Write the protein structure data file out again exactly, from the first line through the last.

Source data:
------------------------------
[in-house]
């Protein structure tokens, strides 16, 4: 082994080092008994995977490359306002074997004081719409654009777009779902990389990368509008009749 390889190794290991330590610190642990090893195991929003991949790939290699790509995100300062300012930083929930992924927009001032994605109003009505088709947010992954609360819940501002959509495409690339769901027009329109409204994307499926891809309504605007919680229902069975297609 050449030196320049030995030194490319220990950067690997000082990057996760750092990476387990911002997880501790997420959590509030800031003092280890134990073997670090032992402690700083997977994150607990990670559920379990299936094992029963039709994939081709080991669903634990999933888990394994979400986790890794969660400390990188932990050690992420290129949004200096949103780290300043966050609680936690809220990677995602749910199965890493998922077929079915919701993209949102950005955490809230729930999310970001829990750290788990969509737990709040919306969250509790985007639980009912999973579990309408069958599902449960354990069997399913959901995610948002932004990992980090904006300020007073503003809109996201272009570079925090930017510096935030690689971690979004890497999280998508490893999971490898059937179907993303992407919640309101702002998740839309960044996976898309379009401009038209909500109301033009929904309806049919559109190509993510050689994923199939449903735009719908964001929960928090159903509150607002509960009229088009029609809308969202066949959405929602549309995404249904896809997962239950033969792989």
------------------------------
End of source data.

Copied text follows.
[in-house]
């Protein structure tokens, strides 16, 4: 082994080092008994995977490359306002074997004081719409654009777009779902990389990368509008009749 390889190794290991330590610190642990090893195991929003991949790939290699790509995100300062300012930083929930992924927009001032994605109003009505088709947010992954609360819940501002959509495409690339769901027009329109409204994307499926891809309504605007919680229902069975297609 050449030196320049030995030194490319220990950067690997000082990057996760750092990476387990911002997880501790997420959590509030800031003092280890134990073997670090032992402690700083997977994150607990990670559920379990299936094992029963039709994939081709080991669903634990999933888990394994979400986790890794969660400390990188932990050690992420290129949004200096949103780290300043966050609680936690809220990677995602749910199965890493998922077929079915919701993209949102950005955490809230729930999310970001829990750290788990969509737990709040919306969250509790985007639980009912999973579990309408069958599902449960354990069997399913959901995610948002932004990992980090904006300020007073503003809109996201272009570079925090930017510096935030690689971690979004890497999280998508490893999971490898059937179907993303992407919640309101702002998740839309960044996976898309379009401009038209909500109301033009929904309806049919559109190509993510050689994923199939449903735009719908964001929960928090159903509150607002509960009229088009029609809308969202066949959405929602549309995404249904896809997962239950033969792989």